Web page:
Path Two is to partner with other producers of grassfed beef. Create a different version of your book for each local market. For example, you might partner with a producer of grassfed beef in Nashville, TN. Instead of promoting your own grassfed beef in the book, you write a different chapter that talks all about the Nashville farmer and how to buy their beef. Create an information product that teaches grassfed beef farmers how to do what you did in Path One. Use audio and video and create checklists and worksheets. Write a manual that documents your process. Create three different packages with three different prices with the high end product including access to you. Using CreateSpace, you can set up a private order page for each special version of your book, and then earn more income when your farmer-customer orders a few hundred copies to distribute locally.
Path Three is to expand your business even more. You will sell your book on places like Amazon and you will have a worldwide audience, and although it’s possible to ship your grassfed beef across the world, it’s much easier to expand your business digitally. What additional products or services can you offer? This is where you get creative. Can you write more books? Perhaps a recipe book? Are there online classes you can create? Other related products or information? Other partnerships you can form? There are many options.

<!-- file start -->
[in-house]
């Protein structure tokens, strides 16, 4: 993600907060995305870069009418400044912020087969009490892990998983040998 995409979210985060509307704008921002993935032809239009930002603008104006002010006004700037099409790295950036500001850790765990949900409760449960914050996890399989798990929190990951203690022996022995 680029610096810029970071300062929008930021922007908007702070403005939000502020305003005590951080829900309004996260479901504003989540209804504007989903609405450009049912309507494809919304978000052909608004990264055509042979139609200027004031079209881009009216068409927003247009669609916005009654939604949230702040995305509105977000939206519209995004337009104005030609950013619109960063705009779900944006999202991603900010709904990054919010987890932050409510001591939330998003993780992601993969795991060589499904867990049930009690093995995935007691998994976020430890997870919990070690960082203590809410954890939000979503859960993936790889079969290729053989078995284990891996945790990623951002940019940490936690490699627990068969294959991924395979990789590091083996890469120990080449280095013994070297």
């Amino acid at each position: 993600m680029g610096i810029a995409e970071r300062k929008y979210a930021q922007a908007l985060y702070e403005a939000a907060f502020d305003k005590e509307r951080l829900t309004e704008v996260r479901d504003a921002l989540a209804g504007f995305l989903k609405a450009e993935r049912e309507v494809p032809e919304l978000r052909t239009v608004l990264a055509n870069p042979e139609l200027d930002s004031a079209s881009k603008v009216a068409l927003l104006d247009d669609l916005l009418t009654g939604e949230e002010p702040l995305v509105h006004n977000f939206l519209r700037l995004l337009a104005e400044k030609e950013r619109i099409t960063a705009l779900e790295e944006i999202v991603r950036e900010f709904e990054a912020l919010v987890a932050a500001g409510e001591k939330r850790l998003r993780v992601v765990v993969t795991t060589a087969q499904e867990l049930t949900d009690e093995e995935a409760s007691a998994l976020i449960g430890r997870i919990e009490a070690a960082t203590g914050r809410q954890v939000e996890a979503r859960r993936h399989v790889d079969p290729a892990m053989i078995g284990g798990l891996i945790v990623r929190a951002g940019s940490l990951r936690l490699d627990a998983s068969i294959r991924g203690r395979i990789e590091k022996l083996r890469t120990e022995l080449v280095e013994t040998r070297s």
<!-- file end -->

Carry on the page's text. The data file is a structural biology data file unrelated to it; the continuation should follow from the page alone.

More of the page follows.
Never lose sight that building your audience is your most important marketing job. You can’t help anyone or sell anything without an audience. Everything you do needs to support building your audience.
Your Homework Assignment
Step 1: If you haven’t decided exactly who your audience is, do that right now. Don’t make it too broad. Better to have one tight niche than say you serve everyone or all women or some such thing. It’s okay to have multiple audiences, if each one you describe is a tight niche. For example, your audiences might be people who shop regularly at food co-ops, natural food stores, and farmer’s markets. Those are different niches, but they are all focused and related.
Step 2: Determine what pressing need your audience has that you can help them with. What causes them pain? What is their passion? What are you already good at or knowledgeable about that you can teach your audience? You don’t have to be a master, you just need to be a teacher.